This confirms what fund managers and many investors know, in any given year, one style of investing beats the others, but the next year a different investing style wins out. Let’s see what happens if we rank each of these funds against each other for each of the ten years restarting everyone from zero at the beginning of each year.
Ranking over annual periods
Here are the annual returns of each of the six investing style factors.
1)Historical stock data source: Yahoo finance, calculations, and charts by badinvestmentsadvice.com
Looked at like this it is a confusing array of numbers. To get an idea of what is going on let’s see how the funds rank each year showing the best performer on the left and the worst performer on the right.
Now we have something we can work with.
Let’s compare how different portfolios would have performed by different mixes of these funds. Let’s examine the approaches listed here. We will look at the annualized returns of the 10-year period from 2010 to 2019:
- Holding each fund for the whole 10-year period
- Holding the best performing fund from the previous year, for 10-years
- Holding the worst performing fund from the previous year, for 10-years
- Holding the two best performing funds from the previous year and rebalancing the portfolio each year, for 10 years
- Holding the two worst performing funds from the previous year and rebalancing the portfolio each year, for 10 years
Since we will need prior year data for all years including 2010, we will need the annual returns of each fund for 2009. It turns out that in 2009 all the funds had an excellent year coming out of the market crash of 2008. The results for 2009 were:
- Large-cap growth, IWF: 36.77%
- Large-cap value, IWD: 19.42%
- Mid-cap growth, IWP: 46.60%
- Mid-cap value, IWS: 33.75%
- Small-cap growth, IWO: 35.03%
- Small-cap value, IWN: 20.90%
Here is what each of those approaches would return over that 10-year period.
1. Holding each fund for 10-years
For this 10-year period, overall growth beat value in all cases, and large-cap growth beat both mid-cap and small-cap growth respectively. The average return of these funds was 234.10% over the 10-years.
2. Holding the best performing fund from the previous year.
Following this strategy, these are the funds we would have held in each year.
As we can see, holding the best performing fund from the previous year gave us a compounded return over the 10-year period of just 189.95% which is only marginally better than the worse performing fund, the small-cap value which returned 170.08% over the 10-years.
3. Holding the worst performing fund from the previous year.
This would be the list of funds we would hold, following this strategy:
So, this approach achieved a reasonable return of 216.24% over the 10-years, but that isn’t as good as the average of the individual funds and nowhere near as good as the best fund.
4. Holding the 2 best funds from the previous year.
With this approach, these would be the funds held each year, the average return of those funds, and then the results compounded over 10-year.
This approach achieved a compounded return of 197.12% which again is not as good as the average return of each of the funds.
5. Holding the 2 worst funds from the previous year.
The returns from the last strategy from our list are shown here.
In this case, we see a compounded return over the 10-year period of 270.32%. Though not as good as the best performing fund, this is an improvement on the average 10-year return of 234.10% of the funds.
Considering longer periods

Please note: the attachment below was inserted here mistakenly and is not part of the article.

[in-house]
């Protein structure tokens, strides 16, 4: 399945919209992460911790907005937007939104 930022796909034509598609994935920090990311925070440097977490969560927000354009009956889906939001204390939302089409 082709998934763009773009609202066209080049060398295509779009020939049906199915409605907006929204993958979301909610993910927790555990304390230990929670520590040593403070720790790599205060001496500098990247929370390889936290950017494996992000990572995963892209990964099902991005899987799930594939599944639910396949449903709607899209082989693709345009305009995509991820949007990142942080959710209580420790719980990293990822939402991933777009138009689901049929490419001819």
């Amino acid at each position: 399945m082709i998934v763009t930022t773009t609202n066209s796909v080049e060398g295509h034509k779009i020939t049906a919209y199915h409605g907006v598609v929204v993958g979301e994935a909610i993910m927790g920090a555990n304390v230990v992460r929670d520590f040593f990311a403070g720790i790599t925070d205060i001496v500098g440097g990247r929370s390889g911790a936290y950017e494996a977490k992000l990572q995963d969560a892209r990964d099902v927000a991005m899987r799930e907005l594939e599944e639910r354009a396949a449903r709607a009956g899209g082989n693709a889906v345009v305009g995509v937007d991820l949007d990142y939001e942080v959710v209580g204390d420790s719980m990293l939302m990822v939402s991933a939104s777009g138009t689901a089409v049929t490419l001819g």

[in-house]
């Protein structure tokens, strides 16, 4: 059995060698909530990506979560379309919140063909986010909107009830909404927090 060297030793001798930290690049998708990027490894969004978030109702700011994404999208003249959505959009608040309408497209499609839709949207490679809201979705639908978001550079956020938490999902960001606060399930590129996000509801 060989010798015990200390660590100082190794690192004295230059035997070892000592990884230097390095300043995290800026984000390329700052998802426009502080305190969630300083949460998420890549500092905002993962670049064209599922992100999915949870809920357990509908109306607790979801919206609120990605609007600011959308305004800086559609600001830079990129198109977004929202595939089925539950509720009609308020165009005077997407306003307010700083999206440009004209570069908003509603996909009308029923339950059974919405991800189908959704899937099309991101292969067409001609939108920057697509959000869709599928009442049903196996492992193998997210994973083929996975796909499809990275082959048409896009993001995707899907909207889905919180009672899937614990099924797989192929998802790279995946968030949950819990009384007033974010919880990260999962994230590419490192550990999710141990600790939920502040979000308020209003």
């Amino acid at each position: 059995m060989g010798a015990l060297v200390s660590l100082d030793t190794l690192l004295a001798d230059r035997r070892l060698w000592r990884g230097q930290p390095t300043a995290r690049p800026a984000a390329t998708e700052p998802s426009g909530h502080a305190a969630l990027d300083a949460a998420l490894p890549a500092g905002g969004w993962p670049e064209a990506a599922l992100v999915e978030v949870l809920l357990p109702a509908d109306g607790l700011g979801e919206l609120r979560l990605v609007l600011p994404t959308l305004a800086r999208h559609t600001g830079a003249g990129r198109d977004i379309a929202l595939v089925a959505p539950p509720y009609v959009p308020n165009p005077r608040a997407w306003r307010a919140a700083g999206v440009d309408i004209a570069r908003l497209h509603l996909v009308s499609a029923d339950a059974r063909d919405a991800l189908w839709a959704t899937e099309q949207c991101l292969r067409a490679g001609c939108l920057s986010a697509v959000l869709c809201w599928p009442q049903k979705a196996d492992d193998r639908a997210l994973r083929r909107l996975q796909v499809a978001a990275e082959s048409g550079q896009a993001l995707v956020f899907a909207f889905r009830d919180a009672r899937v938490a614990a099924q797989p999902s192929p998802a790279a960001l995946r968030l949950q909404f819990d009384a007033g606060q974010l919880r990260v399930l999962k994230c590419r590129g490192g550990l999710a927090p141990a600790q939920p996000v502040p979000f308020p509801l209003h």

To test these ideas further we should look at the performance of these funds over a longer period.
Taking the best performing fund, the large-cap growth fund IWF, since its inception in May 2000 to date, it has achieved a total return of 259.58%. That equals an annualized return of just 4.76%. So actually for the first 10 of those years, it didn’t do well at all and for the last 10-years, it did particularly well. As we can see from its chart this fund languished in negative territory from its beginnings until some time in 2012 and only then did it take off.
To me, this demonstrates the need to use long time frames to assess the performance of a fund.
For the six investing style factor funds we have been looking at, given the results of the above study of how they perform using the five strategies, I think it makes sense to see how the same six funds perform if we invest in the three worst-performing funds from the previous year as a sixth strategy to try.
6. Holding the 3 worst funds from the previous year
Here are the results of that study:
Well, I’d say that was not entirely discouraging and not particularly exciting either. On the other hand, there is an important consideration that we have been ignoring so far and that is the variability of returns. From this perspective achieving this level of returns with greater diversification, we can see that the standard deviation of returns is steadily lower as we increase the number of funds.
The differences are small but as with all things that relate to long-term investing, consistent small percentages will make a significant difference over time.
Even further analysis
If I were to investigate this approach further, I would look at comparing and ranking quarterly results and six-month results. After all, there is no reason why annual periods should be a sweet spot and funds are reported quarterly so looking for relationships over this time frame makes sense.
Nevertheless, this analysis of investing style factors has demonstrated how they can be used to improve portfolio performance and reduce the variability of results.
Q. What are the important style factors in investing?
A. The important investing style factors are: Value, growth or momentum, quality, volatility, and in the case of stocks, market capitalization can also serve as a style factor.
Q. Are investing style and factors the same thing?
A. Not really. Investing style usually means an investing strategy, while factors mean attributes of different assets within an asset class that have similar qualities in terms of risk and reward.
Q. Which factors offer the highest returns?
A. The simple answer is it depends. Some studies show that a value approach offers the highest assured reward over the long-term. Other studies show that a growth strategy offers higher rewards albeit with higher risk.
I hope you found this article interesting and useful. Do leave me a comment, a question, an opinion, or a suggestion and I will reply soonest. And if you are inclined to do me a favor, scroll down a bit and click on one of the social media buttons, and share it with your friends. They may just thank you for it.
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|↑1||Historical stock data source: Yahoo finance, calculations, and charts by badinvestmentsadvice.com|